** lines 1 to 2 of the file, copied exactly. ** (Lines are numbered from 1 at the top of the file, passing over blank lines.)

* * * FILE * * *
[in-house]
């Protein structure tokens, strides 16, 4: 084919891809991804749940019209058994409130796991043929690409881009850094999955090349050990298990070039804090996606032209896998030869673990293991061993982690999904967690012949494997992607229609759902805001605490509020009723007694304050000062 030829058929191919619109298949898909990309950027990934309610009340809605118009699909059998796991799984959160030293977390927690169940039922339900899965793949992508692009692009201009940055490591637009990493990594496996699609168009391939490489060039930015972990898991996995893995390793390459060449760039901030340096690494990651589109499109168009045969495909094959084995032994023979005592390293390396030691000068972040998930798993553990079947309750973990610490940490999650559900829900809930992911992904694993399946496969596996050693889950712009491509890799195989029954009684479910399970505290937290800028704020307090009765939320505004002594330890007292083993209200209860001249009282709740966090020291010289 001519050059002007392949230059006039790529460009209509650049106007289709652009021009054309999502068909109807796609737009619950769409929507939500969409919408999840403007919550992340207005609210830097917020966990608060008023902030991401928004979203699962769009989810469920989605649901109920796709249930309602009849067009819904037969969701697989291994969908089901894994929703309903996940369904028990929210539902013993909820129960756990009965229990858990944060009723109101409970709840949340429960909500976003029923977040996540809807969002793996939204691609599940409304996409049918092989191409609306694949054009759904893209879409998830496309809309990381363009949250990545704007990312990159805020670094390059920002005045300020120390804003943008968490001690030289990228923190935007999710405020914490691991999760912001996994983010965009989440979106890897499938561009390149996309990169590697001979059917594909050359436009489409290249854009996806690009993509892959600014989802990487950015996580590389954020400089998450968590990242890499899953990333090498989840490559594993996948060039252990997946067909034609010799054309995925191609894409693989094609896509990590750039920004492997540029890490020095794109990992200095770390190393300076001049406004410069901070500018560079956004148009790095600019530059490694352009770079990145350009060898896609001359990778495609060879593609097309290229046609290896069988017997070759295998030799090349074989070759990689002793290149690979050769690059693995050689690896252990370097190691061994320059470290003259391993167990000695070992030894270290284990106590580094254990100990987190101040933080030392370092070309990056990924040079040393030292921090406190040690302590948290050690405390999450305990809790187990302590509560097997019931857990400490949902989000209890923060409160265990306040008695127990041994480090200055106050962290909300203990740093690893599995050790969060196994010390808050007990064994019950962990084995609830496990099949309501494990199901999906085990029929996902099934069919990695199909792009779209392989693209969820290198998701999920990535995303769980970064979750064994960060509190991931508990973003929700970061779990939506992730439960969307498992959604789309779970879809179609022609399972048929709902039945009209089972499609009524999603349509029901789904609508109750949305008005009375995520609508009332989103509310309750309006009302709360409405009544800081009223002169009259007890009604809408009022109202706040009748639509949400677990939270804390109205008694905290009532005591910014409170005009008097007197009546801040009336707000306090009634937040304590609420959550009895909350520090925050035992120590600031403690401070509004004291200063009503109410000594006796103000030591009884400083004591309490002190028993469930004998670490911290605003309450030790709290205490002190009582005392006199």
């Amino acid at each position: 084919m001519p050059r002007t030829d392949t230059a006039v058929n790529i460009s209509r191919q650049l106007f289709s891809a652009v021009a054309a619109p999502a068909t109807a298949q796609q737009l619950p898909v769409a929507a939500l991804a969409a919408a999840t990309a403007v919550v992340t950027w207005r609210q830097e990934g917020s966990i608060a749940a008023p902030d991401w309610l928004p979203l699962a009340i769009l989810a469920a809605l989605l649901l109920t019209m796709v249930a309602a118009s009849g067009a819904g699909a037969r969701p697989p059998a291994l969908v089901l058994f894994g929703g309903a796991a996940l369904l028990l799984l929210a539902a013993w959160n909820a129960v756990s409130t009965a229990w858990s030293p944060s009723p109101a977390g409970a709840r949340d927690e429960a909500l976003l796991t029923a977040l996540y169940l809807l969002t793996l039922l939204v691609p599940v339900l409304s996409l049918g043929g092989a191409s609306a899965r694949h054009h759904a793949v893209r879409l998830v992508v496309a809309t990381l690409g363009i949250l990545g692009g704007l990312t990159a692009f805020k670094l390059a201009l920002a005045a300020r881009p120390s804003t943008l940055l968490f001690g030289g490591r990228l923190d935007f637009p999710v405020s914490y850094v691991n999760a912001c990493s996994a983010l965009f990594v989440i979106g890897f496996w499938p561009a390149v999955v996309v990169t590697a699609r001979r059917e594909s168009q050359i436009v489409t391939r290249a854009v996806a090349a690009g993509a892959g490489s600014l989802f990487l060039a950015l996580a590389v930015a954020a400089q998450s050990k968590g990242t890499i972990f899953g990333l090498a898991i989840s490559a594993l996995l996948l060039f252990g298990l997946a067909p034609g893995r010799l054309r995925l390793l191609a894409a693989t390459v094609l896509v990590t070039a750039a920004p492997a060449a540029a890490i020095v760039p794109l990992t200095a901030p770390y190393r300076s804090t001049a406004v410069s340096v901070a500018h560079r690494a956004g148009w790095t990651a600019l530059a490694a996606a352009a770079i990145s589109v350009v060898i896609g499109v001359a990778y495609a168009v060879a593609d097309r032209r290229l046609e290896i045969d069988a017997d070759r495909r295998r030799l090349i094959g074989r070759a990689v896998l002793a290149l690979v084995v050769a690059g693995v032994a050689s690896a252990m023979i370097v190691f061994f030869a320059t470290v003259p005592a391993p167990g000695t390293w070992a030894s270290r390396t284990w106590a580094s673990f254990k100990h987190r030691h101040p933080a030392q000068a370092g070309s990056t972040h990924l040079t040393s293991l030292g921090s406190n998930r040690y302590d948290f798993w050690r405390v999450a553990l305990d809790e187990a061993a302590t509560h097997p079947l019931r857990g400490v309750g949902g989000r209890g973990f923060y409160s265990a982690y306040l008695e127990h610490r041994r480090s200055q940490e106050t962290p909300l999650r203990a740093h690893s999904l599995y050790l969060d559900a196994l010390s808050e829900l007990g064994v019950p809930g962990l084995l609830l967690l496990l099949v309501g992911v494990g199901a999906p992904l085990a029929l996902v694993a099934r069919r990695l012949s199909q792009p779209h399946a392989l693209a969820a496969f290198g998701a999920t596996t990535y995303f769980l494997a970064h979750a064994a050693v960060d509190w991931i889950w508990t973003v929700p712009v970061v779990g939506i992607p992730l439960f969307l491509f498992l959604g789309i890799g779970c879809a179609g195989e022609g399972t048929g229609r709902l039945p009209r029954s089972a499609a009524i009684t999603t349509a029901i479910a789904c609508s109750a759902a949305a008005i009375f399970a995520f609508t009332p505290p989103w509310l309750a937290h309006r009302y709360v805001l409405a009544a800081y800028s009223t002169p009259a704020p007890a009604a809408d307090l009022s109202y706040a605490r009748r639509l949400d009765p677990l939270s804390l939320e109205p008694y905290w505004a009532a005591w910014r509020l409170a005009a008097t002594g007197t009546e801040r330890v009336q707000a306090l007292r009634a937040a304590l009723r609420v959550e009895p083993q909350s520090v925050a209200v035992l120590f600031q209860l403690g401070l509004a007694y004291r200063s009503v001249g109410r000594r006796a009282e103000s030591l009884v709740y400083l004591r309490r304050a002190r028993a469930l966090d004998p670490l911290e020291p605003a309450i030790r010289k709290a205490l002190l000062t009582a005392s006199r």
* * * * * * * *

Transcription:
[in-house]
């Protein structure tokens, strides 16, 4: 084919891809991804749940019209058994409130796991043929690409881009850094999955090349050990298990070039804090996606032209896998030869673990293991061993982690999904967690012949494997992607229609759902805001605490509020009723007694304050000062 030829058929191919619109298949898909990309950027990934309610009340809605118009699909059998796991799984959160030293977390927690169940039922339900899965793949992508692009692009201009940055490591637009990493990594496996699609168009391939490489060039930015972990898991996995893995390793390459060449760039901030340096690494990651589109499109168009045969495909094959084995032994023979005592390293390396030691000068972040998930798993553990079947309750973990610490940490999650559900829900809930992911992904694993399946496969596996050693889950712009491509890799195989029954009684479910399970505290937290800028704020307090009765939320505004002594330890007292083993209200209860001249009282709740966090020291010289 001519050059002007392949230059006039790529460009209509650049106007289709652009021009054309999502068909109807796609737009619950769409929507939500969409919408999840403007919550992340207005609210830097917020966990608060008023902030991401928004979203699962769009989810469920989605649901109920796709249930309602009849067009819904037969969701697989291994969908089901894994929703309903996940369904028990929210539902013993909820129960756990009965229990858990944060009723109101409970709840949340429960909500976003029923977040996540809807969002793996939204691609599940409304996409049918092989191409609306694949054009759904893209879409998830496309809309990381363009949250990545704007990312990159805020670094390059920002005045300020120390804003943008968490001690030289990228923190935007999710405020914490691991999760912001996994983010965009989440979106890897499938561009390149996309990169590697001979059917594909050359436009489409290249854009996806690009993509892959600014989802990487950015996580590389954020400089998450968590990242890499899953990333090498989840490559594993996948060039252990997946067909034609010799054309995925191609894409693989094609896509990590750039920004492997540029890490020095794109990992200095770390190393300076001049406004410069901070500018560079956004148009790095600019530059490694352009770079990145350009060898896609001359990778495609060879593609097309290229046609290896069988017997070759295998030799090349074989070759990689002793290149690979050769690059693995050689690896252990370097190691061994320059470290003259391993167990000695070992030894270290284990106590580094254990100990987190101040933080030392370092070309990056990924040079040393030292921090406190040690302590948290050690405390999450305990809790187990302590509560097997019931857990400490949902989000209890923060409160265990306040008695127990041994480090200055106050962290909300203990740093690893599995050790969060196994010390808050007990064994019950962990084995609830496990099949309501494990199901999906085990029929996902099934069919990695199909792009779209392989693209969820290198998701999920990535995303769980970064979750064994960060509190991931508990973003929700970061779990939506992730439960969307498992959604789309779970879809179609022609399972048929709902039945009209089972499609009524999603349509029901789904609508109750949305008005009375995520609508009332989103509310309750309006009302709360409405009544800081009223002169009259007890009604809408009022109202706040009748639509949400677990939270804390109205008694905290009532005591910014409170005009008097007197009546801040009336707000306090009634937040304590609420959550009895909350520090925050035992120590600031403690401070509004004291200063009503109410000594006796103000030591009884400083004591309490002190028993469930004998670490911290605003309450030790709290205490002190009582005392006199």